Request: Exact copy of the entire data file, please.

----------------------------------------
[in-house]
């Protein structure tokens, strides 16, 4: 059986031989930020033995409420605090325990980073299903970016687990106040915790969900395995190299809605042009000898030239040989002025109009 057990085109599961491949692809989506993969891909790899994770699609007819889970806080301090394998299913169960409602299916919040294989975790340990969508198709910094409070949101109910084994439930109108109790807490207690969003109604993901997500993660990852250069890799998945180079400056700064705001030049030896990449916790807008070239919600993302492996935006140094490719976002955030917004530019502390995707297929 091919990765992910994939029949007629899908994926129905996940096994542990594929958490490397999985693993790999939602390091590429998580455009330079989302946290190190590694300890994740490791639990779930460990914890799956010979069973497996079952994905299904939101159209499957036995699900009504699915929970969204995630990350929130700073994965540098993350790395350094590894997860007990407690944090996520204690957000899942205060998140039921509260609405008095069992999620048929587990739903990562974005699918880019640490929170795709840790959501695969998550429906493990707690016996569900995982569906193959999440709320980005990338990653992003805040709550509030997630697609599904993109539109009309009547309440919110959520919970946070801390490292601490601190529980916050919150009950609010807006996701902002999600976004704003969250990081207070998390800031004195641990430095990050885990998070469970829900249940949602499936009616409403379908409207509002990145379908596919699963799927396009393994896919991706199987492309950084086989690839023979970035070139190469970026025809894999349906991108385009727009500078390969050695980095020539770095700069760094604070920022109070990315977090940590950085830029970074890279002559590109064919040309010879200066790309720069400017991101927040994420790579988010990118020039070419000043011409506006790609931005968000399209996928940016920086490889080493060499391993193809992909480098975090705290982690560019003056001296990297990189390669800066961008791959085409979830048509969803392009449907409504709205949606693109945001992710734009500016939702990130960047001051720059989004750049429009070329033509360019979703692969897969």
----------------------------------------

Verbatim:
[in-house]
């Protein structure tokens, strides 16, 4: 059986031989930020033995409420605090325990980073299903970016687990106040915790969900395995190299809605042009000898030239040989002025109009 057990085109599961491949692809989506993969891909790899994770699609007819889970806080301090394998299913169960409602299916919040294989975790340990969508198709910094409070949101109910084994439930109108109790807490207690969003109604993901997500993660990852250069890799998945180079400056700064705001030049030896990449916790807008070239919600993302492996935006140094490719976002955030917004530019502390995707297929 091919990765992910994939029949007629899908994926129905996940096994542990594929958490490397999985693993790999939602390091590429998580455009330079989302946290190190590694300890994740490791639990779930460990914890799956010979069973497996079952994905299904939101159209499957036995699900009504699915929970969204995630990350929130700073994965540098993350790395350094590894997860007990407690944090996520204690957000899942205060998140039921509260609405008095069992999620048929587990739903990562974005699918880019640490929170795709840790959501695969998550429906493990707690016996569900995982569906193959999440709320980005990338990653992003805040709550509030997630697609599904993109539109009309009547309440919110959520919970946070801390490292601490601190529980916050919150009950609010807006996701902002999600976004704003969250990081207070998390800031004195641990430095990050885990998070469970829900249940949602499936009616409403379908409207509002990145379908596919699963799927396009393994896919991706199987492309950084086989690839023979970035070139190469970026025809894999349906991108385009727009500078390969050695980095020539770095700069760094604070920022109070990315977090940590950085830029970074890279002559590109064919040309010879200066790309720069400017991101927040994420790579988010990118020039070419000043011409506006790609931005968000399209996928940016920086490889080493060499391993193809992909480098975090705290982690560019003056001296990297990189390669800066961008791959085409979830048509969803392009449907409504709205949606693109945001992710734009500016939702990130960047001051720059989004750049429009070329033509360019979703692969897969």